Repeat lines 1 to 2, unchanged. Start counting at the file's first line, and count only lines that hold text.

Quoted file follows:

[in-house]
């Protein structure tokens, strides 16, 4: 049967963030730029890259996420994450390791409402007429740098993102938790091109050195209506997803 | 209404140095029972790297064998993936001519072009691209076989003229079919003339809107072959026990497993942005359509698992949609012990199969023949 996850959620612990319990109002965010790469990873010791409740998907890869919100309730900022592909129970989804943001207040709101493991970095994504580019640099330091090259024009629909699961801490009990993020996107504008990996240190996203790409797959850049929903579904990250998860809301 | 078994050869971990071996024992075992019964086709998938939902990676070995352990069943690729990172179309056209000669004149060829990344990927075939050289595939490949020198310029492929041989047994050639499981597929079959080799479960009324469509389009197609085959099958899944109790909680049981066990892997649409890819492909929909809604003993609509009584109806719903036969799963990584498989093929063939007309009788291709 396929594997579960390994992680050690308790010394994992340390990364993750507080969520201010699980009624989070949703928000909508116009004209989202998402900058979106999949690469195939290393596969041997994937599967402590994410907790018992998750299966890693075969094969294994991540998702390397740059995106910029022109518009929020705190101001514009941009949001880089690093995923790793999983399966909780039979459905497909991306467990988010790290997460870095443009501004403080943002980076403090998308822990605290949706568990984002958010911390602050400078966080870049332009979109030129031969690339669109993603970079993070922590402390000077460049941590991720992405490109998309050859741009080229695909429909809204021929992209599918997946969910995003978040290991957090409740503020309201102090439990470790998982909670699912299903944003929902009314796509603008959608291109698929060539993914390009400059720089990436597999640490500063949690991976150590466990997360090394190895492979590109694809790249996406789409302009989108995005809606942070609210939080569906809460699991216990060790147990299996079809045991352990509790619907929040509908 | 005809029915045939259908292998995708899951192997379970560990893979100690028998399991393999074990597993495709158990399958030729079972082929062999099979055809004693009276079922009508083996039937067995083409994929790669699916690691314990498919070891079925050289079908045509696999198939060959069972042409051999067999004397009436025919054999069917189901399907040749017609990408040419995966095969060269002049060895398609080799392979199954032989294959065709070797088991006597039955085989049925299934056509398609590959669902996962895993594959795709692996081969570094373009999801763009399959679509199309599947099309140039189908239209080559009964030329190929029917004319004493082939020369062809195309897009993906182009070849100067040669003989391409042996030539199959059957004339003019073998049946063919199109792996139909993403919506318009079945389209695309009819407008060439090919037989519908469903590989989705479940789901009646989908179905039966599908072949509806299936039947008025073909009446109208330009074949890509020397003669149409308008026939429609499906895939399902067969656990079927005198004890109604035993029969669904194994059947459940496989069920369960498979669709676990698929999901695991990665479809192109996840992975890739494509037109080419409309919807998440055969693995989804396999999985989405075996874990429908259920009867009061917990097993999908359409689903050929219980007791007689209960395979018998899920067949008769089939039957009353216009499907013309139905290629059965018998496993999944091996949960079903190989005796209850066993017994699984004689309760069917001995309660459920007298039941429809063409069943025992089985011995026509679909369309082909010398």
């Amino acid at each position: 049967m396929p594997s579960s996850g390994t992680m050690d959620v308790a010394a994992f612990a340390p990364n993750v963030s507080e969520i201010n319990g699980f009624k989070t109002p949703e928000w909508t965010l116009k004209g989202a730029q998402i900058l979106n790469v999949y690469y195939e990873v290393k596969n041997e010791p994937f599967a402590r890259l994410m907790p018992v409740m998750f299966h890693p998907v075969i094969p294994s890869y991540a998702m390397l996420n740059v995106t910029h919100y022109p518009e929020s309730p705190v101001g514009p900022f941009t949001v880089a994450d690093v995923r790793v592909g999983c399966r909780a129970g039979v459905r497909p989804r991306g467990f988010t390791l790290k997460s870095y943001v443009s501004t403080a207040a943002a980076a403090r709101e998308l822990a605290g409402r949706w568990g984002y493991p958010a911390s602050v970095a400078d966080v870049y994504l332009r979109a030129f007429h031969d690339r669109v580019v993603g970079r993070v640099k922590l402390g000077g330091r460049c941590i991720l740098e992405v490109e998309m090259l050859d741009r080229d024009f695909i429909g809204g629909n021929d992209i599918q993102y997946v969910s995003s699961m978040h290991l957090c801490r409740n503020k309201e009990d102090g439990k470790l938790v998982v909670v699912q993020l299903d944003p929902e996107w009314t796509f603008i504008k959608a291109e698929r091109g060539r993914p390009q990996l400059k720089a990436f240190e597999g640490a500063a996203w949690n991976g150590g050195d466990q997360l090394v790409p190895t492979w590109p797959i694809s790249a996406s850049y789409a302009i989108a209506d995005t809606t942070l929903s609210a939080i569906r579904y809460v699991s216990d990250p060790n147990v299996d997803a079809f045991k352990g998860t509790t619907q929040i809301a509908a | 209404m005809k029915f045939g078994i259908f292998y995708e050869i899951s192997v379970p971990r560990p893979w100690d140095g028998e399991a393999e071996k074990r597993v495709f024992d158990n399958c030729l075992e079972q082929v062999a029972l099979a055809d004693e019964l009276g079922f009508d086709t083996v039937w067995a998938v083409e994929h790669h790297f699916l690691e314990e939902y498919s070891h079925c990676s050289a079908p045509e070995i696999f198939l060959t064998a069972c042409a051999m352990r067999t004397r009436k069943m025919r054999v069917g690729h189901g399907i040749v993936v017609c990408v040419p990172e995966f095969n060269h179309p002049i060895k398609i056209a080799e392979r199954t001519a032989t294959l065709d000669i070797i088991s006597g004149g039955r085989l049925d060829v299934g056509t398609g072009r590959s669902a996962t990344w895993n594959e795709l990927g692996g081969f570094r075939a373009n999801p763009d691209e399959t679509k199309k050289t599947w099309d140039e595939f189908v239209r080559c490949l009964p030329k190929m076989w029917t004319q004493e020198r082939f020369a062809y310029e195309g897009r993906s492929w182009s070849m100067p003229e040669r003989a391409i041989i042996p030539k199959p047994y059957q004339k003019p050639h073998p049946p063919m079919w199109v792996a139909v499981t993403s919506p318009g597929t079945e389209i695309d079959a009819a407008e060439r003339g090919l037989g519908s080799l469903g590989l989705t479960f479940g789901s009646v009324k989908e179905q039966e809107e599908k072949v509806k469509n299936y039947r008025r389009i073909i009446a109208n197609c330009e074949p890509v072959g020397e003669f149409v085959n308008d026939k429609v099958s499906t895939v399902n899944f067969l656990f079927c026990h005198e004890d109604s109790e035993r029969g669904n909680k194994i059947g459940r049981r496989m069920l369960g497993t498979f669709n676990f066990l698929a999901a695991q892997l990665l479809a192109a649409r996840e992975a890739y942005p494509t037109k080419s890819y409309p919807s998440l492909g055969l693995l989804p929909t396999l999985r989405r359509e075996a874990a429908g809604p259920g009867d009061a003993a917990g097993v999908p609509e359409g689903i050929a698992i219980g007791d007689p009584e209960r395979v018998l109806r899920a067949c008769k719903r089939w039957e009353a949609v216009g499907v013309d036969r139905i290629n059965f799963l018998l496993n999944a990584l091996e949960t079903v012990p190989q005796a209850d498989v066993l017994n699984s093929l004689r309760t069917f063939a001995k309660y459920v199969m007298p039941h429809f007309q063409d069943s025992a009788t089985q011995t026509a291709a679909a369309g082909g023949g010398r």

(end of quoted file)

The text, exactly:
[in-house]
């Protein structure tokens, strides 16, 4: 049967963030730029890259996420994450390791409402007429740098993102938790091109050195209506997803 | 209404140095029972790297064998993936001519072009691209076989003229079919003339809107072959026990497993942005359509698992949609012990199969023949 996850959620612990319990109002965010790469990873010791409740998907890869919100309730900022592909129970989804943001207040709101493991970095994504580019640099330091090259024009629909699961801490009990993020996107504008990996240190996203790409797959850049929903579904990250998860809301 | 078994050869971990071996024992075992019964086709998938939902990676070995352990069943690729990172179309056209000669004149060829990344990927075939050289595939490949020198310029492929041989047994050639499981597929079959080799479960009324469509389009197609085959099958899944109790909680049981066990892997649409890819492909929909809604003993609509009584109806719903036969799963990584498989093929063939007309009788291709 396929594997579960390994992680050690308790010394994992340390990364993750507080969520201010699980009624989070949703928000909508116009004209989202998402900058979106999949690469195939290393596969041997994937599967402590994410907790018992998750299966890693075969094969294994991540998702390397740059995106910029022109518009929020705190101001514009941009949001880089690093995923790793999983399966909780039979459905497909991306467990988010790290997460870095443009501004403080943002980076403090998308822990605290949706568990984002958010911390602050400078966080870049332009979109030129031969690339669109993603970079993070922590402390000077460049941590991720992405490109998309050859741009080229695909429909809204021929992209599918997946969910995003978040290991957090409740503020309201102090439990470790998982909670699912299903944003929902009314796509603008959608291109698929060539993914390009400059720089990436597999640490500063949690991976150590466990997360090394190895492979590109694809790249996406789409302009989108995005809606942070609210939080569906809460699991216990060790147990299996079809045991352990509790619907929040509908 | 005809029915045939259908292998995708899951192997379970560990893979100690028998399991393999074990597993495709158990399958030729079972082929062999099979055809004693009276079922009508083996039937067995083409994929790669699916690691314990498919070891079925050289079908045509696999198939060959069972042409051999067999004397009436025919054999069917189901399907040749017609990408040419995966095969060269002049060895398609080799392979199954032989294959065709070797088991006597039955085989049925299934056509398609590959669902996962895993594959795709692996081969570094373009999801763009399959679509199309599947099309140039189908239209080559009964030329190929029917004319004493082939020369062809195309897009993906182009070849100067040669003989391409042996030539199959059957004339003019073998049946063919199109792996139909993403919506318009079945389209695309009819407008060439090919037989519908469903590989989705479940789901009646989908179905039966599908072949509806299936039947008025073909009446109208330009074949890509020397003669149409308008026939429609499906895939399902067969656990079927005198004890109604035993029969669904194994059947459940496989069920369960498979669709676990698929999901695991990665479809192109996840992975890739494509037109080419409309919807998440055969693995989804396999999985989405075996874990429908259920009867009061917990097993999908359409689903050929219980007791007689209960395979018998899920067949008769089939039957009353216009499907013309139905290629059965018998496993999944091996949960079903190989005796209850066993017994699984004689309760069917001995309660459920007298039941429809063409069943025992089985011995026509679909369309082909010398």